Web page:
Catalan election marked by Covid sees record low turnout of 53%
Dramatic drop of 27 percentage points from all-time high of almost 80% in 2017 election
Turnout for the 2021 Catalan election was 53.55%, the lowest in modern times, with 99.79% of the votes counted.
The Covid-19 pandemic has been cited as a major factor for the dramatic drop in the number of ballots cast, after the record high of 79.09% in 2017.
53.55% is the lowest turnout since democracy returned to Catalonia following the Franco dictatorship; the previous record was 54.87% in 1992.
It is in stark contrast to the 2017 election, which marked an all-time high for turnout. That vote took place just two months after Catalonia defied the Spanish courts to hold an independence referendum and followed a period of direct rule from Madrid.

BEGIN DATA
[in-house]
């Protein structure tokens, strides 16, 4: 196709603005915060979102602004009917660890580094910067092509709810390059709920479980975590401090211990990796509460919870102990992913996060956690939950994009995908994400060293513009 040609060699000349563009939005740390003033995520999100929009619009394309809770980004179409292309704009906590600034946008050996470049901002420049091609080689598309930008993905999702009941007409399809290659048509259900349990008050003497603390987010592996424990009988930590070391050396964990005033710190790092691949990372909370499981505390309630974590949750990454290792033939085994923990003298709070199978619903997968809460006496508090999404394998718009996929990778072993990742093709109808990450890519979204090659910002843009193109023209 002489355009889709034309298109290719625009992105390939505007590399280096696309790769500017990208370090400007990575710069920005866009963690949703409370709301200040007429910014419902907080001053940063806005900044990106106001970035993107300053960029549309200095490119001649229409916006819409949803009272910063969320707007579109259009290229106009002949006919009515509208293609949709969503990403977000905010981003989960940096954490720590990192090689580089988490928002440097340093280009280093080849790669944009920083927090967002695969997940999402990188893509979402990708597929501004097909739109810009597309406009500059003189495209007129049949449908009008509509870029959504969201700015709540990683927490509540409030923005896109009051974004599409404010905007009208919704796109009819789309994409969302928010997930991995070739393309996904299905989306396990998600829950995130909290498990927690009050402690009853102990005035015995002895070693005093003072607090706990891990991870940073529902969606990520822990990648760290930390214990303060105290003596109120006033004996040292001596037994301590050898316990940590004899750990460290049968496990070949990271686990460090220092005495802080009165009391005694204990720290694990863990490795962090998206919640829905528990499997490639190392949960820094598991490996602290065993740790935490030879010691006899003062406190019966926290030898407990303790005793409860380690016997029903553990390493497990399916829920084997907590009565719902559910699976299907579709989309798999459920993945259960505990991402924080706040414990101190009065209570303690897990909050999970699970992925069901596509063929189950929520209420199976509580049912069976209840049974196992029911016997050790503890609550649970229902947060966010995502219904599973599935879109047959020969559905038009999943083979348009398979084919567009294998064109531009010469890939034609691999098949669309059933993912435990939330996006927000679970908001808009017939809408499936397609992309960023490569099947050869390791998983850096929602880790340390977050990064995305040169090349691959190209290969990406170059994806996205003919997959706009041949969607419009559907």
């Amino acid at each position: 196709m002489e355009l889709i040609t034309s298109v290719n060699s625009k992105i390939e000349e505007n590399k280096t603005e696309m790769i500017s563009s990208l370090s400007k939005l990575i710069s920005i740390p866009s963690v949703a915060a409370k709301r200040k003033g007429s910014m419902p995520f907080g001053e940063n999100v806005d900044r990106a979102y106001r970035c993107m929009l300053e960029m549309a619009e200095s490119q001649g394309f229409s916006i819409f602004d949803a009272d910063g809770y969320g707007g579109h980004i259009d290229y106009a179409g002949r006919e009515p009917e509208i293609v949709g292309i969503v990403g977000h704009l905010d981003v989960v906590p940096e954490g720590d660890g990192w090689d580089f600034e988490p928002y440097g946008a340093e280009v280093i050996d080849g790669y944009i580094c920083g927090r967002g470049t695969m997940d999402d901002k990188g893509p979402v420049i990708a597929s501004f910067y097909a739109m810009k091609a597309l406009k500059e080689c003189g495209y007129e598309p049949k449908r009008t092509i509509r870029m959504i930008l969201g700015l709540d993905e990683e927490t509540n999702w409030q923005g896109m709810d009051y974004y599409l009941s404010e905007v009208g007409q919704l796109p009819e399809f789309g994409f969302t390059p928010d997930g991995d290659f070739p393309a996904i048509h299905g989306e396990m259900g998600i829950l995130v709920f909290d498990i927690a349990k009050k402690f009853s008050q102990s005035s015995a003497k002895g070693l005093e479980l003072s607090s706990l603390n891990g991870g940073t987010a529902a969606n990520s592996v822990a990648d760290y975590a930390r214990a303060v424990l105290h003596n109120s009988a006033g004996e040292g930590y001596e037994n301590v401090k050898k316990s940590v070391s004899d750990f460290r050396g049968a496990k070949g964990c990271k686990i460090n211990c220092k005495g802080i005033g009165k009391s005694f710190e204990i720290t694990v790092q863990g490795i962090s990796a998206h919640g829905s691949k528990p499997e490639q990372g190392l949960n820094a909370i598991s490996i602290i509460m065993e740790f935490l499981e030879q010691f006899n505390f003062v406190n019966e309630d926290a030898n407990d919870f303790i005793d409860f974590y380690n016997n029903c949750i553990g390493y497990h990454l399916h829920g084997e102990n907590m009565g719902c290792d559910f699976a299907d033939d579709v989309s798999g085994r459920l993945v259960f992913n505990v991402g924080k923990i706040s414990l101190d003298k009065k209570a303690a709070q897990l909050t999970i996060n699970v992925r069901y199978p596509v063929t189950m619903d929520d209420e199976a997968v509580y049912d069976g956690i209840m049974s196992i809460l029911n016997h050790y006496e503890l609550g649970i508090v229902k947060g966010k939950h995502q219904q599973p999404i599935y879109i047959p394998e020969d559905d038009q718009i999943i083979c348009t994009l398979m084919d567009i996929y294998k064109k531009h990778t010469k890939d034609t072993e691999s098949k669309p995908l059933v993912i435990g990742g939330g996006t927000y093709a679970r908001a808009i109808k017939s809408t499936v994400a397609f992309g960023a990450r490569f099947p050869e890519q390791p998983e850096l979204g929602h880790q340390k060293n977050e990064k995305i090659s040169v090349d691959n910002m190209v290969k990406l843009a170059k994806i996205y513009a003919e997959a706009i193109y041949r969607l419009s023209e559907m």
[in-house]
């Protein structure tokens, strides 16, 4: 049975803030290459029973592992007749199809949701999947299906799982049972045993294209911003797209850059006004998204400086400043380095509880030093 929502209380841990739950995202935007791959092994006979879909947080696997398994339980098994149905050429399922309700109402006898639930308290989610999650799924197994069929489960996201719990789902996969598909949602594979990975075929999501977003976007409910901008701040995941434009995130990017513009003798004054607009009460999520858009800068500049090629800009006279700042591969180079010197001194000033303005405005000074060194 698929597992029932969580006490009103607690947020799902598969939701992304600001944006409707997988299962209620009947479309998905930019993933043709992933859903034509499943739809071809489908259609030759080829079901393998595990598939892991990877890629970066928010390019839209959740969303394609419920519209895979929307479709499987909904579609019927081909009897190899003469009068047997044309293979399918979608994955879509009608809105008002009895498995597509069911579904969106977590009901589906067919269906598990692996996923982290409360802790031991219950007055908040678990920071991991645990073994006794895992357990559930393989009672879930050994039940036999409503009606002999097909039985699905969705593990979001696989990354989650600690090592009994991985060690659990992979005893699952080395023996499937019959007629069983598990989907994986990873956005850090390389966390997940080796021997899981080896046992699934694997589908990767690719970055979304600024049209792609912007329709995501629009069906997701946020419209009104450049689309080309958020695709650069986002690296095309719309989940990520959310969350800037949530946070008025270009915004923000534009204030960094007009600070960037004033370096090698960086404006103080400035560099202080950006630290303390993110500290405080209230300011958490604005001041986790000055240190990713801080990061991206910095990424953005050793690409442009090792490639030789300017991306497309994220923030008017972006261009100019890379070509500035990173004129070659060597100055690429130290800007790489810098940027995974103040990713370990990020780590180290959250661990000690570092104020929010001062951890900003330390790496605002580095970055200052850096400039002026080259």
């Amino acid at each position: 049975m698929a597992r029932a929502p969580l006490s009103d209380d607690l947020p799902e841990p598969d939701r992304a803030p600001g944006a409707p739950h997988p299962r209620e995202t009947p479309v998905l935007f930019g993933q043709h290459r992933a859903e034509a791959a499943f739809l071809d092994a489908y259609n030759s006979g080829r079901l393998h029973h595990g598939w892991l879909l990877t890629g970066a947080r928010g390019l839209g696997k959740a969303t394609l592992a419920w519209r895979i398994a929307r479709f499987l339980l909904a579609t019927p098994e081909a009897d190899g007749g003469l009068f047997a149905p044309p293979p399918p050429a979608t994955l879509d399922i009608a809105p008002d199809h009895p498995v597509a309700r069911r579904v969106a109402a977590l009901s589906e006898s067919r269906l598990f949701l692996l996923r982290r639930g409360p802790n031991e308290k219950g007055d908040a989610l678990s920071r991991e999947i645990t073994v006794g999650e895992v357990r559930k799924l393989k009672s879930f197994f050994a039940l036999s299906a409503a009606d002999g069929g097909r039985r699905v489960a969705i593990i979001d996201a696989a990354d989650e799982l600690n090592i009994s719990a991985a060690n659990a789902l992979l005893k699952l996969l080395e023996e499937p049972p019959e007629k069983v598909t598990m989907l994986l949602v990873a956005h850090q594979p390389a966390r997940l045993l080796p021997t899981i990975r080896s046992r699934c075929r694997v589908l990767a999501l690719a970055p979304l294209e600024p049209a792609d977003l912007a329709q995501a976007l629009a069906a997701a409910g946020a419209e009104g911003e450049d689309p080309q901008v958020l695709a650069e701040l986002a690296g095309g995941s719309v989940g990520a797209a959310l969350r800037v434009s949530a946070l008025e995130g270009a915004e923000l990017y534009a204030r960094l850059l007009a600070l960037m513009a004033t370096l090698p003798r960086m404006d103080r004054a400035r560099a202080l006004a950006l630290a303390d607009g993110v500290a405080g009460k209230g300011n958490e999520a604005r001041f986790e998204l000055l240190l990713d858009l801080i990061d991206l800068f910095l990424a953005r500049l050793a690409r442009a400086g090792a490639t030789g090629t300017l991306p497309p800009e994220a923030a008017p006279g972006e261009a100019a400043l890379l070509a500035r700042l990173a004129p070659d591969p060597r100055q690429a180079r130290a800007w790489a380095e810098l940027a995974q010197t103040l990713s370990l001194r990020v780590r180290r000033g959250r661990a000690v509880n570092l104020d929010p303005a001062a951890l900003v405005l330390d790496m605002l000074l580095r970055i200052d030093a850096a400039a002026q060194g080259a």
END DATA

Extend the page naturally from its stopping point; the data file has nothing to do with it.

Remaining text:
Despite the fall in turnout, the coronavirus pandemic prompted a dramatic rise in the number of people choosing to vote by mail. Postal votes amounted to 269,586 votes, an increase of 350% on 2017.
As for Catalans living abroad, only 15,509 of 255,087 were able to register in time for the election. The International Federation of Catalan Associations (FIEC) cited a "perfect storm" of the pandemic, having to actively register to vote from abroad, and "confusion" regarding the date of an election that was delayed before reverting to the original date following a court ruling.
Despite assurances from the government that voting would be completely safe, it would seem that some were not entirely convinced. Perhaps voter apathy has played a part too, following increases in turnout for four consecutive elections.